Wednesday, February 06, 2008

beautiful English

I love beautiful English. Beautiful English has coherence, that is, there is a smooth, logical connection of ideas and syntactic parts. Beautiful English is coherent, that is, it makes sense. Beautiful English has a natural sound even though good authors sometimes use poetic license with some unnatural English to grab our attention and teach us something new. Beautiful English is vivid. It often uses metaphors and idioms which make an English text come alive. This morning after breakfast my wife and I read a beautiful English text. Two of our grandchildren (ages 7 and 5) were with us. Aidan, the 7 year old, got the gist of the text, so it is coherent. Here's the text. I hope you see some beauty in its English as we do:
Those people are on a dark spiral downward. But if you think that leaves you on the high ground where you can point your finger at others, think again. Every time you criticize someone, you condemn yourself. It takes one to know one. Judgmental criticism of others is a well-known way of escaping detection in your own crimes and misdemeanors. But God isn't so easily diverted. He sees right through all such smoke screens and holds you to what you've done.

You didn't think, did you, that just by pointing your finger at others you would distract God from seeing all your misdoings and from coming down on you hard? Or did you think that because he's such a nice God, he's let you off the hook? Better think this one through from the beginning. God is kind, but he's not soft. In kindness he takes us firmly by the hand and leads us into a radical life-change.

Monday, February 04, 2008

Is the ESV written in beautiful English?

Tim Challies blogs today that the ESV is written in beautiful English. Tim discusses some wordings in the ESV which he considers beautiful:
Let’s begin with 1 Kings 2:2 where King David gives his final wishes to his son Solomon. The ESV renders this “I am about to go the way of all the earth. Be strong, and show yourself a man.” The other essentially literal translations agree with this translation as the NASB, KJV and NKJV are all very similar. There are two constructs here that I feel are essential to the text. “I am about to go the way of all the earth,” and “show yourself a man.”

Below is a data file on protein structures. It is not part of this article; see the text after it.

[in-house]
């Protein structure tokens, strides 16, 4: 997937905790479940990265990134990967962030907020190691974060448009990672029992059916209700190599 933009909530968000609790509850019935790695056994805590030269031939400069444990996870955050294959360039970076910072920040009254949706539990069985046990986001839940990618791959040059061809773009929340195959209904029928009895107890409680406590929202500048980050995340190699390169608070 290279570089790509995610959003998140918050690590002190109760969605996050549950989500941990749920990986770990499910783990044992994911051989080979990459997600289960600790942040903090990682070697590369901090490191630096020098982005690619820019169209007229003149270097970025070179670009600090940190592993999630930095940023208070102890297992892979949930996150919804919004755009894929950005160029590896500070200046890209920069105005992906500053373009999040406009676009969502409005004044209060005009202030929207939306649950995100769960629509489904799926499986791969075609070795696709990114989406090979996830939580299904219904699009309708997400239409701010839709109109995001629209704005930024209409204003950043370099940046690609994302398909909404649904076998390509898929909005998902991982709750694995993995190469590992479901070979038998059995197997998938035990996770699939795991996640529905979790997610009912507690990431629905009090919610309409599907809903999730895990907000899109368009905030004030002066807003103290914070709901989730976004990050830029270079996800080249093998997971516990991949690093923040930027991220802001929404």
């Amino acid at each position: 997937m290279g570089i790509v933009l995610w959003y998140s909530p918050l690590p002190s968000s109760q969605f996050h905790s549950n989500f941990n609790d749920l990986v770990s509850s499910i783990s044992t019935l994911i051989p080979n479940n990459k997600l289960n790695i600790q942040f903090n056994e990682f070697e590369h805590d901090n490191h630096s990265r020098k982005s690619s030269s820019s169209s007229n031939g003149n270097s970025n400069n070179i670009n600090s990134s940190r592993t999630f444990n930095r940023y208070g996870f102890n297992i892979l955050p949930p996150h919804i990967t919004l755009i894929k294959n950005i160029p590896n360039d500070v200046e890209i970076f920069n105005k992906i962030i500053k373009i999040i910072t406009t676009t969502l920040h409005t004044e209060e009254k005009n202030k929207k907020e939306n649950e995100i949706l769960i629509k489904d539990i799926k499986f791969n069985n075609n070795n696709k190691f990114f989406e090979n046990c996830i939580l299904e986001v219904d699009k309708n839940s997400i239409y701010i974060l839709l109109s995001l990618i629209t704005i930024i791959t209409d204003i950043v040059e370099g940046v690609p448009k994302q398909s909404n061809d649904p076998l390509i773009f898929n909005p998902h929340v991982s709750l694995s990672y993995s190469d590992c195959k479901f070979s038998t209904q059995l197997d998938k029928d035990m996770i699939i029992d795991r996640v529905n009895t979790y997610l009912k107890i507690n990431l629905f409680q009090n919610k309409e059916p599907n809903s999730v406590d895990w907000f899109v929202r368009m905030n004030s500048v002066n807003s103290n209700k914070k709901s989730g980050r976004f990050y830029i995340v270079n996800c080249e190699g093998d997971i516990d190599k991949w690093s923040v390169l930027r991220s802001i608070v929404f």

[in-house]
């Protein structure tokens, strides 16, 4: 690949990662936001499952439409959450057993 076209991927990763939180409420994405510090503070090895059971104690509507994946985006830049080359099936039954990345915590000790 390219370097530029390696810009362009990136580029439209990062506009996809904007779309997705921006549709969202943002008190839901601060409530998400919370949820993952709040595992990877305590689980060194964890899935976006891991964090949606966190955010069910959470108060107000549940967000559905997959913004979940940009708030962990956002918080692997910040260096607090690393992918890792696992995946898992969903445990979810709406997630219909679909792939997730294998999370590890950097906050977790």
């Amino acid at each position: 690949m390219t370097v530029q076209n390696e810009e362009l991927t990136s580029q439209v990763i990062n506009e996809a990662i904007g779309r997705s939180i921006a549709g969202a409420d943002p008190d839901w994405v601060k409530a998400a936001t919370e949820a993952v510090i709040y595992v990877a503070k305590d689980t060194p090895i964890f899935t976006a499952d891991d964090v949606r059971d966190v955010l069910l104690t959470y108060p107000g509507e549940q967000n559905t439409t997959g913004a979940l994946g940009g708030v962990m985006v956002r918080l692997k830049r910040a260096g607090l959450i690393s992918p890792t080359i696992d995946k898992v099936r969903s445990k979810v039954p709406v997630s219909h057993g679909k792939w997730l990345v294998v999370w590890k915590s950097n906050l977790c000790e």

For this verse Tim concludes:
What is lost in the NLT and the CEV is the metaphor “the way of all the earth.” It is an important term, beautifully poetic, and surely one that is worth some time in meditation. There is a depth of meaning to that phrase that is clearly missing in words like “I will soon die, as everyone must.” Readers of the NLT and CEV have no access to this phrase and miss out on the wonderful opportunity to meditate upon it and learn from it.
Then Tim writes:
Another example comes only one verse later. 1 Kings 2:3 continues David’s instruction to his son. David exhorts Solomon to follow God and “walk in His ways.” The ESV translates the verse as “…and keep the charge of the LORD your God, walking in his ways and keeping his statutes, his commandments, his rules, and his testimonies, as it is written in the Law of Moses, that you may prosper in all that you do and wherever you turn.”
For 1 Kings 2:3 Tim concludes:
The term “Walking in his ways” is a wonderful metaphor for living a life that honors God. We seek to emulate Him by following carefully in the footsteps of God. I am reminded of a song by the Smalltown Poets, “Call me Christian,” where they sing, “As a boy I’d put my steps / In my brother’s bigger tracks / To match his stride / And just like that I follow Jesus / Jesus is my guide.” That type of imagery is absent from the New Living Translation as well as the CEV. The Message is quite close and the NIV is, once again, accurate.